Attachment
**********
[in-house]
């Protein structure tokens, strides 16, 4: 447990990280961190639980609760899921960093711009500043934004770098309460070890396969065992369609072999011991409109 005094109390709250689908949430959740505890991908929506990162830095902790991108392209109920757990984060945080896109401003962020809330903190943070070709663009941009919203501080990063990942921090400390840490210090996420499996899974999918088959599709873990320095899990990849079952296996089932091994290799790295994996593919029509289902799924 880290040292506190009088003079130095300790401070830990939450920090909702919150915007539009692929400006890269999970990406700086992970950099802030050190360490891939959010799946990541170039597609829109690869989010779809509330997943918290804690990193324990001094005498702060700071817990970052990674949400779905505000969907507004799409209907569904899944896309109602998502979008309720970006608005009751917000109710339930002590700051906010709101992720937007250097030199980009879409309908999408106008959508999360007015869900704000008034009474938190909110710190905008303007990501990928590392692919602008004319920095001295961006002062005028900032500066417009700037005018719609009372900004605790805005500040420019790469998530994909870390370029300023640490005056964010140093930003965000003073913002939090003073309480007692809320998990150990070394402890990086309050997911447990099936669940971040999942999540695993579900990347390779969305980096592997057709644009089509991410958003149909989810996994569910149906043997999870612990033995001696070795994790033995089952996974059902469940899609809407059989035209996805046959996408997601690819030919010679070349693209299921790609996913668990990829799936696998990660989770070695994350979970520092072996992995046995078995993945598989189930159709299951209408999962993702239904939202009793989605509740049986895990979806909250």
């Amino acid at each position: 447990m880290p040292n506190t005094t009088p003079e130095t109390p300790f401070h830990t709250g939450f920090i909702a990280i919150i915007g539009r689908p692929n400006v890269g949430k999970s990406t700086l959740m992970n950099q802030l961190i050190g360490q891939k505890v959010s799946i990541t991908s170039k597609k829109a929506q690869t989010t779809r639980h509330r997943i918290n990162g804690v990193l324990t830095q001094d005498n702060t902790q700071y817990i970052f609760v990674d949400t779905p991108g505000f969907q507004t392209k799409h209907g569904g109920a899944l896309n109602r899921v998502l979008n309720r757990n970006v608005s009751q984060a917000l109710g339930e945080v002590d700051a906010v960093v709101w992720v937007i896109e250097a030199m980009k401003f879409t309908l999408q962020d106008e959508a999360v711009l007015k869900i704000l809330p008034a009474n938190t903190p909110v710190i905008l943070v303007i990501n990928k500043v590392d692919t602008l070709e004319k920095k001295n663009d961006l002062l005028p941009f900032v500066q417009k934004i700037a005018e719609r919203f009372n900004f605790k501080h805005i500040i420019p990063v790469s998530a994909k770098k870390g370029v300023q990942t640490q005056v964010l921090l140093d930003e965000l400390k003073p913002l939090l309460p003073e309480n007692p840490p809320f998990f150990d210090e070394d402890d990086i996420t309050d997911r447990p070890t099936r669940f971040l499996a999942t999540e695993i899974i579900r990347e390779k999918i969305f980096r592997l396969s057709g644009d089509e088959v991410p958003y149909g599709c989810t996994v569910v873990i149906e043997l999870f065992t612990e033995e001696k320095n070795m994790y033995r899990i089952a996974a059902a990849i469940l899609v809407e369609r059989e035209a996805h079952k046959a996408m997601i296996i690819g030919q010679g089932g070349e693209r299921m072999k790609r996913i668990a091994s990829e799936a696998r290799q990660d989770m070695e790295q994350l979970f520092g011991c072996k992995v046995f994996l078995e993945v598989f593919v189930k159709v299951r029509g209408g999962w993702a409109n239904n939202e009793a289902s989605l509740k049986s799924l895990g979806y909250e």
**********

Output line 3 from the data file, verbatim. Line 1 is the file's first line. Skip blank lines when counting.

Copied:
């Amino acid at each position: 447990m880290p040292n506190t005094t009088p003079e130095t109390p300790f401070h830990t709250g939450f920090i909702a990280i919150i915007g539009r689908p692929n400006v890269g949430k999970s990406t700086l959740m992970n950099q802030l961190i050190g360490q891939k505890v959010s799946i990541t991908s170039k597609k829109a929506q690869t989010t779809r639980h509330r997943i918290n990162g804690v990193l324990t830095q001094d005498n702060t902790q700071y817990i970052f609760v990674d949400t779905p991108g505000f969907q507004t392209k799409h209907g569904g109920a899944l896309n109602r899921v998502l979008n309720r757990n970006v608005s009751q984060a917000l109710g339930e945080v002590d700051a906010v960093v709101w992720v937007i896109e250097a030199m980009k401003f879409t309908l999408q962020d106008e959508a999360v711009l007015k869900i704000l809330p008034a009474n938190t903190p909110v710190i905008l943070v303007i990501n990928k500043v590392d692919t602008l070709e004319k920095k001295n663009d961006l002062l005028p941009f900032v500066q417009k934004i700037a005018e719609r919203f009372n900004f605790k501080h805005i500040i420019p990063v790469s998530a994909k770098k870390g370029v300023q990942t640490q005056v964010l921090l140093d930003e965000l400390k003073p913002l939090l309460p003073e309480n007692p840490p809320f998990f150990d210090e070394d402890d990086i996420t309050d997911r447990p070890t099936r669940f971040l499996a999942t999540e695993i899974i579900r990347e390779k999918i969305f980096r592997l396969s057709g644009d089509e088959v991410p958003y149909g599709c989810t996994v569910v873990i149906e043997l999870f065992t612990e033995e001696k320095n070795m994790y033995r899990i089952a996974a059902a990849i469940l899609v809407e369609r059989e035209a996805h079952k046959a996408m997601i296996i690819g030919q010679g089932g070349e693209r299921m072999k790609r996913i668990a091994s990829e799936a696998r290799q990660d989770m070695e790295q994350l979970f520092g011991c072996k992995v046995f994996l078995e993945v598989f593919v189930k159709v299951r029509g209408g999962w993702a409109n239904n939202e009793a289902s989605l509740k049986s799924l895990g979806y909250e």